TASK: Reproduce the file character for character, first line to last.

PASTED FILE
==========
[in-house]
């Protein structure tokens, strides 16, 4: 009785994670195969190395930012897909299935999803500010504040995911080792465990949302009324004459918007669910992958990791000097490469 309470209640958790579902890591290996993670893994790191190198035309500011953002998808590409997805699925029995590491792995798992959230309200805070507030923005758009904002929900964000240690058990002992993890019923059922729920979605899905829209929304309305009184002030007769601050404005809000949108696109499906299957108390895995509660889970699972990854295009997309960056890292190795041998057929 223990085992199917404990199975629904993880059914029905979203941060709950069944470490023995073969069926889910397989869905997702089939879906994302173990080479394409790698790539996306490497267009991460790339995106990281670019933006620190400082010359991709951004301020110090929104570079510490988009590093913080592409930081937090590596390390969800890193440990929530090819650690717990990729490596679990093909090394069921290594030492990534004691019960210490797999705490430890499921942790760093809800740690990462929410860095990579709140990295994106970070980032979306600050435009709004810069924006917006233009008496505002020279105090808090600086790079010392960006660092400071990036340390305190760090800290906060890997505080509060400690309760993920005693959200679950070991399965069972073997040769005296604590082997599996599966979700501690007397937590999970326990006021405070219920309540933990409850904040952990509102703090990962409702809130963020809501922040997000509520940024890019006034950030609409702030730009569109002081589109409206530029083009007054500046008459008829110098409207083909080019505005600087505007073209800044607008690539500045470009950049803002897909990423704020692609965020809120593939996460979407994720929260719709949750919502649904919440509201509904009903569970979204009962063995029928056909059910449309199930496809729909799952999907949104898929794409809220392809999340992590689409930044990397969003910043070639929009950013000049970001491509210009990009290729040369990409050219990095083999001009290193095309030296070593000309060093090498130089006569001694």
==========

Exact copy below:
[in-house]
């Protein structure tokens, strides 16, 4: 009785994670195969190395930012897909299935999803500010504040995911080792465990949302009324004459918007669910992958990791000097490469 309470209640958790579902890591290996993670893994790191190198035309500011953002998808590409997805699925029995590491792995798992959230309200805070507030923005758009904002929900964000240690058990002992993890019923059922729920979605899905829209929304309305009184002030007769601050404005809000949108696109499906299957108390895995509660889970699972990854295009997309960056890292190795041998057929 223990085992199917404990199975629904993880059914029905979203941060709950069944470490023995073969069926889910397989869905997702089939879906994302173990080479394409790698790539996306490497267009991460790339995106990281670019933006620190400082010359991709951004301020110090929104570079510490988009590093913080592409930081937090590596390390969800890193440990929530090819650690717990990729490596679990093909090394069921290594030492990534004691019960210490797999705490430890499921942790760093809800740690990462929410860095990579709140990295994106970070980032979306600050435009709004810069924006917006233009008496505002020279105090808090600086790079010392960006660092400071990036340390305190760090800290906060890997505080509060400690309760993920005693959200679950070991399965069972073997040769005296604590082997599996599966979700501690007397937590999970326990006021405070219920309540933990409850904040952990509102703090990962409702809130963020809501922040997000509520940024890019006034950030609409702030730009569109002081589109409206530029083009007054500046008459008829110098409207083909080019505005600087505007073209800044607008690539500045470009950049803002897909990423704020692609965020809120593939996460979407994720929260719709949750919502649904919440509201509904009903569970979204009962063995029928056909059910449309199930496809729909799952999907949104898929794409809220392809999340992590689409930044990397969003910043070639929009950013000049970001491509210009990009290729040369990409050219990095083999001009290193095309030296070593000309060093090498130089006569001694």